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Stop being concerned with what is fair

Improving Systems and Habits

Scott Miker is the author of several books that describe how to use systems and habits to improve.  This free blog provides articles that to help understand the principles related to building systems.  

Stop being concerned with what is fair

Scott Miker

Many of us are taught at a young age to judge.  We judge situations, we judge others, and we judge events. 

But if we get caught up too much in judging we tend to move away from accountability in our lives.  Instead we can always point to something that we judge is wrong or unfair, instead of owning up to our lives and taking full responsibility for where we are and what we have. 

This ties directly to the idea of fairness.  We can easily say that it isn’t fair that an employee was with the company 20 years and wasn’t promoted while someone was there 6 months and got the manager job.

We can say it isn’t fair that some people get to eat whatever they want and not gain a pound.  Or some people never exercise but never seem to gain weight while someone else works out for hours and never loses. 

We can say it isn’t fair that one person won $500 at the casino while someone else lost $500.  Though we know gambling is random, we still associate fairness to it. 

The point is that we can easily find some linear causation to justify when something is unfair.  But that doesn’t help anything other than protect our ego and give us a very superficial view of the situation.

This is why systems thinking can be so beneficial.  It cuts through the linear relationships and views all of the various interconnected parts of a system.  We may see within that system parts that seem unfair, but we can grasp the full system and why those areas exist.

Health care in the US is a very complex system.  People can easily say that the system in place for years was unfair because if someone got seriously ill, then they may not be able to get insurance in the future.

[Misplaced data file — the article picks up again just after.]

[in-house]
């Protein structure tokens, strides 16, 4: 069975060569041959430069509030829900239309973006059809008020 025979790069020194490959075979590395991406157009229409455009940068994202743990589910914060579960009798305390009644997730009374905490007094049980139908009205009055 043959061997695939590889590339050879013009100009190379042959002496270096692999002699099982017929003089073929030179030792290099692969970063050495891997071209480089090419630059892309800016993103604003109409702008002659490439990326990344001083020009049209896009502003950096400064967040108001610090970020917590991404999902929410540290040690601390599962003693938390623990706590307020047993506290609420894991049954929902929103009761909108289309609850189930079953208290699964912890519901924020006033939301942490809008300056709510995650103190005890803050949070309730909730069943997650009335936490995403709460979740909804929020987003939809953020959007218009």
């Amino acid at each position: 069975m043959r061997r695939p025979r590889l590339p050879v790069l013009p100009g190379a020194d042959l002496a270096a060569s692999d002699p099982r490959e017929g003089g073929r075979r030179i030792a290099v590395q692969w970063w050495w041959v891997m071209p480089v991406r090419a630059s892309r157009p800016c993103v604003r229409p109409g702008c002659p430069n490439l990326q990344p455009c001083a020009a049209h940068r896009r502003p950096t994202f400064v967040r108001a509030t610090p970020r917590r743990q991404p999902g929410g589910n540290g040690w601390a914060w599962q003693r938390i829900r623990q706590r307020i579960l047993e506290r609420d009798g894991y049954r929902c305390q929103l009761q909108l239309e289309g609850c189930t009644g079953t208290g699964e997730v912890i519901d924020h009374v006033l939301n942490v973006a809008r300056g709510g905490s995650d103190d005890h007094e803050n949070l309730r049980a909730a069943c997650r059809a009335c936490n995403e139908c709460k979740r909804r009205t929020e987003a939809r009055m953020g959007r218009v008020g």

The system that replaced it, accounted for this and made adjustments to the system in order to make sure this unfairness was addressed.  But it didn’t address the fact that a young person who is focused on their health and takes care of their health has to pay more money for their coverage with this new system.  So that person could easily say that it is unfair for them. 

Both of these are small examples of how a larger system can be ignored to find the unfairness.  All we are really doing is ignoring systems thinking and resorting to linear thinking.  Linear thinking cuts out all of the “extra” stuff and just focuses on a small subsection of the system, usually to “prove” us right about something. 

While this may be a way for politicians to argue their point and get people to relate to what they see as a problem, it really isn’t a way to build systems. 

If our goal is just to account for an unfair aspect of the system, but we aren’t aware of how that full system works, then we will likely end up with another ineffective system that helps some and hurts some, just as we tried to replace. 

And if we find too much that is unfair in our personal goals, we start to find that there is always a “reason” that we can point to why something isn’t our fault. 

Instead of constantly searching for examples of fairness, we should instead focus our efforts on seeing the full system, understanding the full system, and then improving the system. 

We can start to break away from the constant focus on fixing problems, only to create new problems.  We can start to realize that one aspect may be out of our control but others are certainly within our control.  Focusing on those can have significant advantage. 

Regardless of where you are in life it is important to be able to see the full system at play and not just see a small linear snapshot and then judge accordingly.  We miss so much when we don’t understand how systems work and can easily hurt our ability to improve over time.